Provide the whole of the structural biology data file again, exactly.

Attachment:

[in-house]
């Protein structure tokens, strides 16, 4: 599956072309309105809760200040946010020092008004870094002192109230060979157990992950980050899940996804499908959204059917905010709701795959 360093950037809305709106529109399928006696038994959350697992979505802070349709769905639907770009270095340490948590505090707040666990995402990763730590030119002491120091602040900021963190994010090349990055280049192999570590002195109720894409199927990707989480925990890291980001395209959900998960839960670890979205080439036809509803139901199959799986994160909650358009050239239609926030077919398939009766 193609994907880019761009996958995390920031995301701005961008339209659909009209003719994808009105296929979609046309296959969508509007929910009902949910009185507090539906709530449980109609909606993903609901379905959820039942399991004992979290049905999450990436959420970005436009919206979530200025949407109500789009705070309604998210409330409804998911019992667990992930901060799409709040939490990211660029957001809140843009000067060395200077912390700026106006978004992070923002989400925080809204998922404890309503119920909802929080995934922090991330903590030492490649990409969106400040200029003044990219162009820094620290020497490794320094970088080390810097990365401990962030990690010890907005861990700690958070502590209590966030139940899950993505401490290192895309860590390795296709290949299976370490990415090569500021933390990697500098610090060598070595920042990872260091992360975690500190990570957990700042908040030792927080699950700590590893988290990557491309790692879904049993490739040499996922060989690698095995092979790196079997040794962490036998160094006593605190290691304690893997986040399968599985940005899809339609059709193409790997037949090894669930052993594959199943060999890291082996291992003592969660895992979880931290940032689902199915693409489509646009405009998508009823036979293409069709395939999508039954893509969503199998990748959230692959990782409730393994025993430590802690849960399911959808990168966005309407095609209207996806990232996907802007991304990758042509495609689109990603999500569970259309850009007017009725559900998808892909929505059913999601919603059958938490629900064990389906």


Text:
[in-house]
């Protein structure tokens, strides 16, 4: 599956072309309105809760200040946010020092008004870094002192109230060979157990992950980050899940996804499908959204059917905010709701795959 360093950037809305709106529109399928006696038994959350697992979505802070349709769905639907770009270095340490948590505090707040666990995402990763730590030119002491120091602040900021963190994010090349990055280049192999570590002195109720894409199927990707989480925990890291980001395209959900998960839960670890979205080439036809509803139901199959799986994160909650358009050239239609926030077919398939009766 193609994907880019761009996958995390920031995301701005961008339209659909009209003719994808009105296929979609046309296959969508509007929910009902949910009185507090539906709530449980109609909606993903609901379905959820039942399991004992979290049905999450990436959420970005436009919206979530200025949407109500789009705070309604998210409330409804998911019992667990992930901060799409709040939490990211660029957001809140843009000067060395200077912390700026106006978004992070923002989400925080809204998922404890309503119920909802929080995934922090991330903590030492490649990409969106400040200029003044990219162009820094620290020497490794320094970088080390810097990365401990962030990690010890907005861990700690958070502590209590966030139940899950993505401490290192895309860590390795296709290949299976370490990415090569500021933390990697500098610090060598070595920042990872260091992360975690500190990570957990700042908040030792927080699950700590590893988290990557491309790692879904049993490739040499996922060989690698095995092979790196079997040794962490036998160094006593605190290691304690893997986040399968599985940005899809339609059709193409790997037949090894669930052993594959199943060999890291082996291992003592969660895992979880931290940032689902199915693409489509646009405009998508009823036979293409069709395939999508039954893509969503199998990748959230692959990782409730393994025993430590802690849960399911959808990168966005309407095609209207996806990232996907802007991304990758042509495609689109990603999500569970259309850009007017009725559900998808892909929505059913999601919603059958938490629900064990389906």